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Shores v. United States

United States District Court, E.D. Missouri, Eastern Division

May 16, 2017

MARK EDWIN SHORES, Movant,
v.
UNITED STATES OF AMERICA, Respondent.

          MEMORANDUM

          CAROL E. JACKSON, UNITED STATES DISTRICT JUDGE

         This matter is before the Court upon the motions of Mark Edwin Shores to vacate, set aside, or correct sentence pursuant to 28 U.S.C. § 2255 and for an evidentiary hearing.[1] The United States has filed a response, and the issues are fully briefed.

         I. Background

         On October 5, 2011, a jury found Shores guilty of possession with intent to distribute heroin on September 16, 2009 and on September 9, 2010, in violation of 21 U.S.C. § 841(a)(1) (Count One and Count Six); possession with intent to distribute cocaine base, in violation of 21 U.S.C. § 841(a)(1) (Count Two); maintaining a drug premises, in violation of 21 U.S.C. § 856(a)(2) (Count Three); being a felon in possession of a firearm, in violation of 18 U.S.C. § 922(g) (Count Five); and possessing a firearm in furtherance of the drug trafficking crime charged in Count Six, in violation of 18 U.S.C. § 924(c) (Count Seven).[2] He was sentenced to concurrent 240-month terms of imprisonment for the drug offenses, a concurrent 262-month term of imprisonment for the felon in possession offense[3], and a mandatory consecutive 60-month term of imprisonment for possessing a firearm in furtherance of a drug trafficking crime-a total of 322 months' imprisonment.[4] The judgment was affirmed on appeal. United States v. Shores, 700 F.3d 366 (8th Cir. 2012), cert. denied, 133 S.Ct. 2780 (2013).

         The evidence supporting the convictions is detailed in the opinion of the court of appeals. It will not be repeated verbatim here, but will be referred to as necessary to address the claims asserted in the motion to vacate.

         II. Discussion

         In the instant motion, Shores asserts that he was denied effective assistance of counsel at trial and on appeal. To prevail on an ineffective assistance claim, a movant must show that his attorney's performance fell below an objective standard of reasonableness and that he was prejudiced thereby. Strickland v. Washington, 466 U.S. 668, 688 (1984). With respect to the first Strickland prong, there exists a strong presumption that counsel's conduct falls within the wide range of professionally reasonable assistance. Id. at 689. In Strickland, the Court described the standard for determining an ineffective assistance claim:

[A] court deciding an actual ineffectiveness claim must judge the reasonableness of counsel's challenged conduct on the facts of the particular case, viewed as of the time of counsel's conduct. A convicted defendant making a claim of ineffective assistance must identify the acts or omissions of counsel that are alleged not to have been the result of reasonable professional judgment. The court must then determine whether, in light of all the circumstances, the identified acts or omissions were outside the wide range of professionally competent assistance. In making that determination, the court should keep in mind that counsel's function, as elaborated in prevailing professional norms, is to make the adversarial testing process work in the particular case. At the same time, the court should recognize that counsel is strongly presumed to have rendered adequate assistance and made all significant decisions in the exercise of reasonable professional judgment.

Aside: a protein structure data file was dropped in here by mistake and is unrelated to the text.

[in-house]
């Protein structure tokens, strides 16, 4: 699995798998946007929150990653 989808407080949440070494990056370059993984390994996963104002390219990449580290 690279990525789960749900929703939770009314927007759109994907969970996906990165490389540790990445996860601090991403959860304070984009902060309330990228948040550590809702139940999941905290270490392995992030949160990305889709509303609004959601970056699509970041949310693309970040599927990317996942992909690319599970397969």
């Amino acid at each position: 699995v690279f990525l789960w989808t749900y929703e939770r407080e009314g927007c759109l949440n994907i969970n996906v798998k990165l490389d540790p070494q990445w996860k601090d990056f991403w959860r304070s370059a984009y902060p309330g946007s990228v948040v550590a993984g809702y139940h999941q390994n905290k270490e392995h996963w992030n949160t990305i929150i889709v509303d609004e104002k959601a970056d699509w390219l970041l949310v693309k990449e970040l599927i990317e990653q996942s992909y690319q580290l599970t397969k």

Strickland, 466 U.S. at 690.

         To establish the "prejudice" prong, the movant must show "that there is a reasonable probability that, but for counsel's unprofessional errors, the result of the proceeding would have been different. A reasonable probability is a probability sufficient to undermine confidence in the outcome." Id. at 694. The failure to show prejudice is dispositive, and a court need not address the reasonableness of counsel's performance in the absence of prejudice. United States v. Apfel, 97 F.3d 1074, 1076 (8th Cir. 1996).

         Ground One

         (A) Alibi evidence

         Shores first asserts that he was denied effective assistance of counsel as a result of his attorney's failure to present alibi evidence that would have shown he was not present at a drug transaction that occurred on September 15, 2009. This transaction was described in an affidavit submitted by Detective Anthony Boettigheimer in support of a search warrant application. According to the affidavit, on that date, officers of the St. Louis Metropolitan Police Department saw Shores engaging in a hand-to-hand transaction in which he sold a quantity of heroin to a confidential informant. In the affidavit, Boettigheimer also recited the informant's observation of drugs and a firearm inside Shores' house as well as police officers' surveillance of activity consistent with drug trafficking there. Boettigheimer further set forth facts demonstrating the informant's reliability and describing the results of the police investigation that corroborated the informant's information. A magistrate judge reviewed the application and affidavit and issued a warrant to search Shores' home. The search was conducted on September 16, 2009.

         Shores' attorney filed a motion to suppress evidence seized during the search, and a hearing was held in which Boetigheimer was the sole witness. Defense counsel also filed a motion for an order directing the government to disclose the confidential informant's identity. Both motions were denied. Evidence seized pursuant to the search warrant was admitted at trial.

         Shores was not charged with any offense based on the September 15, 2009 transaction. During the trial, the government briefly alluded to the transaction as follows:

Q [by prosecutor]: You had received information regarding this defendant; ...

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